Slavkovic gains membership to International Statistical Institute

UNIVERSITY PARK, Pa. -- Aleksandra Slavkovic, an associate professor of statistics and public health sciences at Penn State, has been honored with membership in the International Statistical Institute. Members are elected "by virtue of their distinguished contributions to the development or application of statistical methods, or to the administration of statistical services, or the development and improvement of statistical education."

Slavkovic conducts research focusing on developing and applying statistical methods for issues of data privacy and data confidentiality. One goal of her research is to limit the release of sensitive information from statistical databases about individuals and groups, while allowing for accurate statistical analysis of the data. Slavkovic is a lead investigator on the National Science Foundation Cyber-Enabled Innovation and Discovery program for a research project on integrating statistical and computational approaches to privacy. With colleagues from the Department of Computer Science and Engineering at Penn State, and from Carnegie Mellon and Cornell Universities, Slavkovic uses a multidisciplinary approach combining statistics and computer science to study how research data in the social and health sciences can be made more widely available without compromising privacy. She also serves as a data-privacy officer for Penn State's Clinical and Translational Science Institute.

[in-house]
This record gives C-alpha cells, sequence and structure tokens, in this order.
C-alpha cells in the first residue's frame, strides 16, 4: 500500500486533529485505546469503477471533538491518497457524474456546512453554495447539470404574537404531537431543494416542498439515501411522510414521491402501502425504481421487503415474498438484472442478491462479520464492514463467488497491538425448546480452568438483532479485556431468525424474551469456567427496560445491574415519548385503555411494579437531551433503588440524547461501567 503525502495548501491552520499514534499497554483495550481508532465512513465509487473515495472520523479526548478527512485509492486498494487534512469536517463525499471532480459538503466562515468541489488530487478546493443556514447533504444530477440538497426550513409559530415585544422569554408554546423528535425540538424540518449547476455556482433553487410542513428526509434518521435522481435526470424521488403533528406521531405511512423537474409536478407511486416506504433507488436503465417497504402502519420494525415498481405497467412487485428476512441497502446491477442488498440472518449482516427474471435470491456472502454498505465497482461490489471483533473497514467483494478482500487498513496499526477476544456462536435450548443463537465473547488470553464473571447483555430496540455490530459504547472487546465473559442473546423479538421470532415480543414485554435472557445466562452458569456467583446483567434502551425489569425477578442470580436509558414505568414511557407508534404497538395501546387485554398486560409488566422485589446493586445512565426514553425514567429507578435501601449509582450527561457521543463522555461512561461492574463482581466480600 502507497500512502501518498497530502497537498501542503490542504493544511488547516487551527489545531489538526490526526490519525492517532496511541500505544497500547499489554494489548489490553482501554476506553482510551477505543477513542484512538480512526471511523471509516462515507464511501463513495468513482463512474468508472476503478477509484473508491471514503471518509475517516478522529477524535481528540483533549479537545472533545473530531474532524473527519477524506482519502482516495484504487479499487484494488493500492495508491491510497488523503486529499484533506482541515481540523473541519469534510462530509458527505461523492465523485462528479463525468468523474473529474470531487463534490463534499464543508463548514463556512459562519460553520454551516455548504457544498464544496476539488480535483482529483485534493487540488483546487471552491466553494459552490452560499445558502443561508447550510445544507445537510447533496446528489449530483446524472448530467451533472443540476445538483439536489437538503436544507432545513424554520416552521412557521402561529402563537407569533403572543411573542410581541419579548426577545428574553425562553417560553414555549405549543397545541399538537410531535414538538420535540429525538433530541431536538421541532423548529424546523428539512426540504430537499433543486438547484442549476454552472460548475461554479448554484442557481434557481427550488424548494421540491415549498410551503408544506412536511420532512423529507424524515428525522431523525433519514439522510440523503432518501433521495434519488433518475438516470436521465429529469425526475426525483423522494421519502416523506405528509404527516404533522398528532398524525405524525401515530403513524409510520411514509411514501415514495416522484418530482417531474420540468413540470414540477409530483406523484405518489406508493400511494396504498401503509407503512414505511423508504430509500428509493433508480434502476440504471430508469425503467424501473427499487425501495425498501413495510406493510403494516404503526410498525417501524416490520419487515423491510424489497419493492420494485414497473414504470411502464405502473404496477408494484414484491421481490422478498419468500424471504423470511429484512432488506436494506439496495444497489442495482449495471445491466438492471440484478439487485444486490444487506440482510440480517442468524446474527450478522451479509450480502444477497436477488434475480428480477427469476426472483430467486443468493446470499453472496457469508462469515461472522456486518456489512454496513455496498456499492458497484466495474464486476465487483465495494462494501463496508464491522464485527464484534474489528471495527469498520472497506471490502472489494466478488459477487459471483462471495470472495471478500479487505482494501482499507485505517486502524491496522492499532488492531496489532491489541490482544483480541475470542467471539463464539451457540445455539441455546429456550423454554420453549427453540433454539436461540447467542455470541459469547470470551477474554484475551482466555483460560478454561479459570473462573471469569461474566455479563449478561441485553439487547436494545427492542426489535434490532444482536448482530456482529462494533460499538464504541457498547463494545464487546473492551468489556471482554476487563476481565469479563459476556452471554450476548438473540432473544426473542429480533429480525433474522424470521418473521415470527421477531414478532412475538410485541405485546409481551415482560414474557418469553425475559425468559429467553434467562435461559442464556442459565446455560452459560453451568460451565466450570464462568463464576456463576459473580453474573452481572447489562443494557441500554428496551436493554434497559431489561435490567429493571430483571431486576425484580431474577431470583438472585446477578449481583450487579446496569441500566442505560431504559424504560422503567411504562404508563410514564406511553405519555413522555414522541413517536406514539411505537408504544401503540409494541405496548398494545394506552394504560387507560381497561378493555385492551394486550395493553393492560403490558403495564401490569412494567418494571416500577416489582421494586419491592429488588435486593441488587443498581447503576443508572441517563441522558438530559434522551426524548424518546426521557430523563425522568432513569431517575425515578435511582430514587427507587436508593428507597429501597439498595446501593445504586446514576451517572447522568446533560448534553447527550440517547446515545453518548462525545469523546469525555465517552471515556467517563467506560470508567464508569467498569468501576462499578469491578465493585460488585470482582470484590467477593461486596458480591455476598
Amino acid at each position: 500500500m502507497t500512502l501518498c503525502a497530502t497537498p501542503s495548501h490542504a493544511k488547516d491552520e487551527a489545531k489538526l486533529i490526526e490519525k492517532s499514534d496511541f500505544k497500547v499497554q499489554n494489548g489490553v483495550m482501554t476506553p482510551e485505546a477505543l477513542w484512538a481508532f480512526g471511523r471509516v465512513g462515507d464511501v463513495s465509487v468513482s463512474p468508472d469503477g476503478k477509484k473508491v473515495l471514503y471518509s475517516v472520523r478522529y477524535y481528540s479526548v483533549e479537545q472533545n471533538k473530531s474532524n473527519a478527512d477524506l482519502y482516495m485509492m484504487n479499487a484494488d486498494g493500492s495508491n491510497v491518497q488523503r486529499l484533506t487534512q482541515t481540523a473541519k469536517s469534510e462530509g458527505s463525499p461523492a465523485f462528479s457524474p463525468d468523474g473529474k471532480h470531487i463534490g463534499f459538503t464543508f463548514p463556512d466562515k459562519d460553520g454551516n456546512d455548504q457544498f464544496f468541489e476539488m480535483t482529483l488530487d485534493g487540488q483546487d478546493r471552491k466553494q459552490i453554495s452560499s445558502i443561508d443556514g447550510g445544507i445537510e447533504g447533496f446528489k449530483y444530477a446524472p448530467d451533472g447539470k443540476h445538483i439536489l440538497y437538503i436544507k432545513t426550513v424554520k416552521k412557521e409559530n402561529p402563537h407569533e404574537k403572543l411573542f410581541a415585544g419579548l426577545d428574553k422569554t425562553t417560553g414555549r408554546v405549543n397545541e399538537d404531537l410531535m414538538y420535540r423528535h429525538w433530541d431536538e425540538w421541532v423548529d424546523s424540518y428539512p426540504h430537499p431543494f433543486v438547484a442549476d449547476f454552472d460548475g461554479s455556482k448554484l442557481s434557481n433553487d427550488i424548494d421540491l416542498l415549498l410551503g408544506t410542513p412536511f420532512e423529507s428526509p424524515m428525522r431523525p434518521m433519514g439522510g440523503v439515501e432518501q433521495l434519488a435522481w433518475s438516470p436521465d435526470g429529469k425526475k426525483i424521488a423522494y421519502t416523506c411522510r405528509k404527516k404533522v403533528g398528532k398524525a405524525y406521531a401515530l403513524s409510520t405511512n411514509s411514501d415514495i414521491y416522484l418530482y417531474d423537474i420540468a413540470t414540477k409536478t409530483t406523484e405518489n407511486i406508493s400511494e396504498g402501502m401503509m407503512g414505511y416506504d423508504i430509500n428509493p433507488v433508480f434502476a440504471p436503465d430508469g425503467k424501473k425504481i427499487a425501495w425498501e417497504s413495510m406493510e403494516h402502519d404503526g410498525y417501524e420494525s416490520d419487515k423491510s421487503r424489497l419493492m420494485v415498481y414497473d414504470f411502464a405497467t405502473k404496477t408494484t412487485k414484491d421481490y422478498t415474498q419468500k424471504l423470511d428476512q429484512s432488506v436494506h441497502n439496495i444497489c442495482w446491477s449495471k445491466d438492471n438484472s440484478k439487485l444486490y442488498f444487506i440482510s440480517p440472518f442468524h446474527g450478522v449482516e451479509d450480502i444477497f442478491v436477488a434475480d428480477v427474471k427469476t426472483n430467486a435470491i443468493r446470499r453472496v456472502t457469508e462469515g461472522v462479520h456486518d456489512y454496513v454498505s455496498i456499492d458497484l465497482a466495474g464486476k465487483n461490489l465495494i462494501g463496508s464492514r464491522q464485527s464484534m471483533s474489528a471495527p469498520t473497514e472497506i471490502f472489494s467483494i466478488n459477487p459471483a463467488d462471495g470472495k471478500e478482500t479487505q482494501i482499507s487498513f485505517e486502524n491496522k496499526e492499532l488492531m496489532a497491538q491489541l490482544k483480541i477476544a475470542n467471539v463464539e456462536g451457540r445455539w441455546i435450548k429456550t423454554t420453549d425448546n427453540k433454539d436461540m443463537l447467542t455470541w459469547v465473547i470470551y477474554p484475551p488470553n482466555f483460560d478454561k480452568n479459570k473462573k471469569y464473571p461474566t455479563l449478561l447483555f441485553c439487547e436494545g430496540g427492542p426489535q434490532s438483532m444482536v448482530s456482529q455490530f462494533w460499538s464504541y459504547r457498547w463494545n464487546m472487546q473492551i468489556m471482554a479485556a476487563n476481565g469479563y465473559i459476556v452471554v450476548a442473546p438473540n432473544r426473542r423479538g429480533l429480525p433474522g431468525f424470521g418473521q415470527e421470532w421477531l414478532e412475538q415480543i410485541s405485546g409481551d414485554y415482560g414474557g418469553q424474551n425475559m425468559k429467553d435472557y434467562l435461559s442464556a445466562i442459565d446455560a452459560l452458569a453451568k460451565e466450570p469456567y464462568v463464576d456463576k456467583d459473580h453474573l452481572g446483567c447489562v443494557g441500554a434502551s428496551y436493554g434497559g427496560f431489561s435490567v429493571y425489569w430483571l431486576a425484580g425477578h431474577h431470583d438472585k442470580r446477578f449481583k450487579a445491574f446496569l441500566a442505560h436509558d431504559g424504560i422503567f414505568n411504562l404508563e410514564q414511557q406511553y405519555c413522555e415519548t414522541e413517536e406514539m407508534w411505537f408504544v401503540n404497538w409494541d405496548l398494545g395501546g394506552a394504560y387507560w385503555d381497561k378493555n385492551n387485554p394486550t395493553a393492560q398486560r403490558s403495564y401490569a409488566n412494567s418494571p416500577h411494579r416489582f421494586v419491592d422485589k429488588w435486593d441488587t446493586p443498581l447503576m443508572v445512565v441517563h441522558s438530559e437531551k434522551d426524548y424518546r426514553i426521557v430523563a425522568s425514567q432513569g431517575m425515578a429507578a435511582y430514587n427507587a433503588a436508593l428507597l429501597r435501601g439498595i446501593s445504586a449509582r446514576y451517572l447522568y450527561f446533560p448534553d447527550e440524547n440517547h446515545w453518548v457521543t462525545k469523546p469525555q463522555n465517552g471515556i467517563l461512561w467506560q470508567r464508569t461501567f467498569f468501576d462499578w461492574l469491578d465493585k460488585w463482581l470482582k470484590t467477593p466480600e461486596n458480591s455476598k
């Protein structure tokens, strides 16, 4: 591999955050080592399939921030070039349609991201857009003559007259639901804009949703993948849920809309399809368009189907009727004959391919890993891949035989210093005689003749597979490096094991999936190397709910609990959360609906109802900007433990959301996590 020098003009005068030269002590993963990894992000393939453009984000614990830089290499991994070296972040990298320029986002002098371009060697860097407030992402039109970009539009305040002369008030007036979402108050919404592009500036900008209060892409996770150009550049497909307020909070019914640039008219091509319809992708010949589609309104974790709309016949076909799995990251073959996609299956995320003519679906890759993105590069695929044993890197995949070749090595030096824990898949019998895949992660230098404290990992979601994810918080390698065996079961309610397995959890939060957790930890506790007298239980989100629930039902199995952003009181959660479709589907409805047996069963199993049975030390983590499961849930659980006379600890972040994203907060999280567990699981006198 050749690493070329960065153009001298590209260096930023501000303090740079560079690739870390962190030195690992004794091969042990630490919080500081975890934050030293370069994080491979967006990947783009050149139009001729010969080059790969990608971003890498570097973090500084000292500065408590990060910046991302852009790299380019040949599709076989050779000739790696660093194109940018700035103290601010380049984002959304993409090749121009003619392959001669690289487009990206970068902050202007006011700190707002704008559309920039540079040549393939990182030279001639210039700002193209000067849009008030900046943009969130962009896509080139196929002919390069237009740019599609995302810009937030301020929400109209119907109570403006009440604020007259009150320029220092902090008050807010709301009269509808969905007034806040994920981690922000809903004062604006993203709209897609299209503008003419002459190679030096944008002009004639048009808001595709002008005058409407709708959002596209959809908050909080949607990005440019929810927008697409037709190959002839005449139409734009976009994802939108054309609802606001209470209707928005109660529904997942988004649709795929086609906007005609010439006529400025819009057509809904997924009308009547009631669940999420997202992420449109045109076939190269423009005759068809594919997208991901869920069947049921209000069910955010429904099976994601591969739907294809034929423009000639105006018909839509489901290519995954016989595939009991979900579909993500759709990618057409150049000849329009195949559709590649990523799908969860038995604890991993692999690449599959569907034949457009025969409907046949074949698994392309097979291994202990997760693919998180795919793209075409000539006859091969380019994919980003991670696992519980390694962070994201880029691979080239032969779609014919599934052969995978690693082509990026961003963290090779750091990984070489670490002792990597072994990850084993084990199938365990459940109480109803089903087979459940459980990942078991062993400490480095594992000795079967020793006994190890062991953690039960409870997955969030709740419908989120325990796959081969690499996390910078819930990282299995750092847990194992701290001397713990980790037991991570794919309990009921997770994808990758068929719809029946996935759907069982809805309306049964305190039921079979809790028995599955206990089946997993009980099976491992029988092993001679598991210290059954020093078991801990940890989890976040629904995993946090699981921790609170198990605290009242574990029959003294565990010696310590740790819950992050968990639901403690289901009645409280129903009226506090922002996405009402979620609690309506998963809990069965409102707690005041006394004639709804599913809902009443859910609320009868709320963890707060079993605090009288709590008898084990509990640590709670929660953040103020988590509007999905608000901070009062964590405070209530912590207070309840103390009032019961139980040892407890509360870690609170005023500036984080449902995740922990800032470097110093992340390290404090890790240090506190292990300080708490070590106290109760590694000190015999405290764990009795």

In addition to statistical approaches to confidentiality and data disclosure, Slavkovic is interested in interdisciplinary research in such areas as the application of statistical methods to social and behavioral sciences, human-computer interaction, algebraic statistics and causal inference. She serves on a steering committee for the Penn State Big Data Social Sciences Integrative Graduate Education and Research Training program, which aims "to understand the social contexts and behaviors behind collected big data and to advance social science research by developing the next generation of researchers with technical and theoretical expertise."

Slavkovic is an associate editor of the Annals of Applied Statistics, and the Journal of Privacy and Confidentiality, and a data-privacy column editor for CHANCE magazine. She served as an associate editor of the Journal of Statistical Computation and Simulation from 2009 to 2011. From 2011 to 2012, she served on the National Academy of Sciences's Panel on Measuring and Collecting Pay Information from U.S. Employers by Gender, Race and National Origin. This interdisciplinary panel evaluated currently available and potential data sources, methodological requirements and appropriate statistical techniques for the measurement and collection of employer payroll data to assist the Equal Employment Opportunity Commission (EEOC) to enhance wage-discrimination law-enforcement efforts. From 2001 to 2002, she also served as a consultant for the National Academy of Sciences and the National Research Council Committee to Review the Scientific Evidence of Polygraph. Slavkovic has presented invited talks at conferences and workshops across the United States and internationally.

Slavkovic received a bachelor's degree, magna cum laude, in psychology at Duquesne University in 1996. She received a master's degree in human-computer interaction in 1999, and master's and doctoral degrees in statistics, in 2001 and 2004 respectively, from Carnegie Mellon University.

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Last Updated December 18, 2012